Homer, Alaska is renowned as one of the great birdwatching areas in the world, and early May in particular brings a massive migration of shorebirds to the coastal areas near town. Millions of these avian sojourners stop in to take advantage of the mudflats exposed by Kachemak Bay’s 28′ tidal range, and we plan to spend a week before work sitting and staring at them.
We sit now at terminal N1 of the Seattle airport and stare at a similar group of travelers. Only here, the Burger King serves as the mudflat and the weary businessmen the plovers. We watch as Black-suited Paperpushers (Doldrumus corporatus) peck away with lukewarm joie de vie, pale compared to the joyous feast of a flock of birds on an outgoing tide. A few more interesting differences became apparent after a cursory view through an avianomorphic lens.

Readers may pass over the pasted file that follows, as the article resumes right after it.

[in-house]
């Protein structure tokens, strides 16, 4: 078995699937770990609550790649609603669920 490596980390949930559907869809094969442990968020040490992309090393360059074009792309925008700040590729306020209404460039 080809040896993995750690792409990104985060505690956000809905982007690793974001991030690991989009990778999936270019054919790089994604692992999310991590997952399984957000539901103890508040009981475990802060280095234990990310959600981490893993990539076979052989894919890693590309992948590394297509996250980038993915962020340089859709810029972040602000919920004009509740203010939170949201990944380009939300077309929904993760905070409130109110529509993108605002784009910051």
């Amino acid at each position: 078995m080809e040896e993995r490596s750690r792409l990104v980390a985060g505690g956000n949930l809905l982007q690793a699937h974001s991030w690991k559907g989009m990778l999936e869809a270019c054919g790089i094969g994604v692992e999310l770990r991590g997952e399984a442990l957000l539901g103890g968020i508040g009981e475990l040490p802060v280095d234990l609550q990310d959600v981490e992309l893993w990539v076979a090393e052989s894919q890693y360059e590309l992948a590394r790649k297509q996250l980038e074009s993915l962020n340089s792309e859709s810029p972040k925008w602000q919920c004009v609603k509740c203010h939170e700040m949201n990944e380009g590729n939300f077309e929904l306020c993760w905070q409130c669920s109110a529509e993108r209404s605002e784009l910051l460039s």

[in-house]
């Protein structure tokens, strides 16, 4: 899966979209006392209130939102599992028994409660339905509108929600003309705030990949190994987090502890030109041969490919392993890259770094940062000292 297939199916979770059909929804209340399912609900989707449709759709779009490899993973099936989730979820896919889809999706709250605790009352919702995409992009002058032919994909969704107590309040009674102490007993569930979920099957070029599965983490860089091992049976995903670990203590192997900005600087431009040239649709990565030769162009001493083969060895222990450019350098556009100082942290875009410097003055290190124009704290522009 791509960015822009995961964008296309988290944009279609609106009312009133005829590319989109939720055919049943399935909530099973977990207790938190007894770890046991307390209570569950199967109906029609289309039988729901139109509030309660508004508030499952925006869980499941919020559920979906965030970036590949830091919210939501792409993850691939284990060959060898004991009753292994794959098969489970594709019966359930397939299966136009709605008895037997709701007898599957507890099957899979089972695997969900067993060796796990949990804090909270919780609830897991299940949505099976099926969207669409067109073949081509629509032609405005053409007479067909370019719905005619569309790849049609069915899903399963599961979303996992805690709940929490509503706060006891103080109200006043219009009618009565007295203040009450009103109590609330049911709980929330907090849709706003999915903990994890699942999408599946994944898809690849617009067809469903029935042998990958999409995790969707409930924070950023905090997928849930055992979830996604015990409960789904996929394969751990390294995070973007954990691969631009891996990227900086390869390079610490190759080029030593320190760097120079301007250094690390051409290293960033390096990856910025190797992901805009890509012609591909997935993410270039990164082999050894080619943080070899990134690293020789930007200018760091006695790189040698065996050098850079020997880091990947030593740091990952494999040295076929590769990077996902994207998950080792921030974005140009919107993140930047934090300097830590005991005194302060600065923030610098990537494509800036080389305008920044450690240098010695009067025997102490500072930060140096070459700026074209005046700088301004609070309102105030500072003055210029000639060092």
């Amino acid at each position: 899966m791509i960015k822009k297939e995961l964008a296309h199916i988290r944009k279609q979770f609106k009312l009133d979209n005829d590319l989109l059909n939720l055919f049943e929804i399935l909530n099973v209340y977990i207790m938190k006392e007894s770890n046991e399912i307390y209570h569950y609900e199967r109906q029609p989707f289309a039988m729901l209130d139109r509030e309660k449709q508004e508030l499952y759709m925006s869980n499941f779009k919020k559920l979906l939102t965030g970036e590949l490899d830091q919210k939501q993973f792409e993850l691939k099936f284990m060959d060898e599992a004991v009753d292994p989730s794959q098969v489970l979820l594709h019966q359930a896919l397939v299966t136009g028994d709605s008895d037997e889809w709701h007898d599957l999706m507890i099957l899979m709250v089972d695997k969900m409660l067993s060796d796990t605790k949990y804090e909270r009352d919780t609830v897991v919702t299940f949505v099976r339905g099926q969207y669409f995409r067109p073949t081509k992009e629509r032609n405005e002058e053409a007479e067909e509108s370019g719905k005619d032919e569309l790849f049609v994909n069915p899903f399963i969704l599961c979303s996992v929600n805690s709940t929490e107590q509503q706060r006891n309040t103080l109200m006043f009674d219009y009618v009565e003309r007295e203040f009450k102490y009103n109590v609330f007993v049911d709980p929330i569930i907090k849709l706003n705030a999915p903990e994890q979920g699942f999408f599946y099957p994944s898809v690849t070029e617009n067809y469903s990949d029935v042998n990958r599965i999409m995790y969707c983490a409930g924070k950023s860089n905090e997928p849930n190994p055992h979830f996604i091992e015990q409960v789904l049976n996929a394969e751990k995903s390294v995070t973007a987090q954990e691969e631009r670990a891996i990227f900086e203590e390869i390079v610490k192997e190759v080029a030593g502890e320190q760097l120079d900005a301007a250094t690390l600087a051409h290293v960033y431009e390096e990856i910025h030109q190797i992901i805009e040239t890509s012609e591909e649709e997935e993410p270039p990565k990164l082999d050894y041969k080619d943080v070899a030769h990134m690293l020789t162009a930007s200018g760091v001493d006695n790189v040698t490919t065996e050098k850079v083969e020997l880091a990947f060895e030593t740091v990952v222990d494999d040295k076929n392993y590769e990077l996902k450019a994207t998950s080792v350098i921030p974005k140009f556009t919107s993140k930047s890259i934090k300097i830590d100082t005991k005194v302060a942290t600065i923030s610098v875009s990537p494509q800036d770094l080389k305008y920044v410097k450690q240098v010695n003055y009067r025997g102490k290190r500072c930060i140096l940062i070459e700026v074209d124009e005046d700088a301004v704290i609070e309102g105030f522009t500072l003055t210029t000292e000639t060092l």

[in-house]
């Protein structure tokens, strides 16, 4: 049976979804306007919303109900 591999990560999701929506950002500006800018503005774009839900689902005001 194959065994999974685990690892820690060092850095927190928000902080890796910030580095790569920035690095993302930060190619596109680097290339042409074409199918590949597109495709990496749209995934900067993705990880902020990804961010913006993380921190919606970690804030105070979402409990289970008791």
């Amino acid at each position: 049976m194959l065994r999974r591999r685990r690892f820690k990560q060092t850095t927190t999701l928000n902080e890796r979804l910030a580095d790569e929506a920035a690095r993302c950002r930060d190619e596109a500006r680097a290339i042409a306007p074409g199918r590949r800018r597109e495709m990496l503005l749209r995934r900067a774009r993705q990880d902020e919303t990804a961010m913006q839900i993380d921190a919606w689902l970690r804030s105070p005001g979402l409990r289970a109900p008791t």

-When the birds fatten up, their probability of a sexual encounter increases.
-One group feeds on putrefying, salt encrusted, insect laden filth, and the birds simply forage on the beach.
-There are only 10 million birds on the mudflat at any one time; there are double that milling about the terminal right now.
-We have CNN and Fox News to to tell us how the world works. The birds, relying only on their hungers and their fears, are much less misinformed than we are.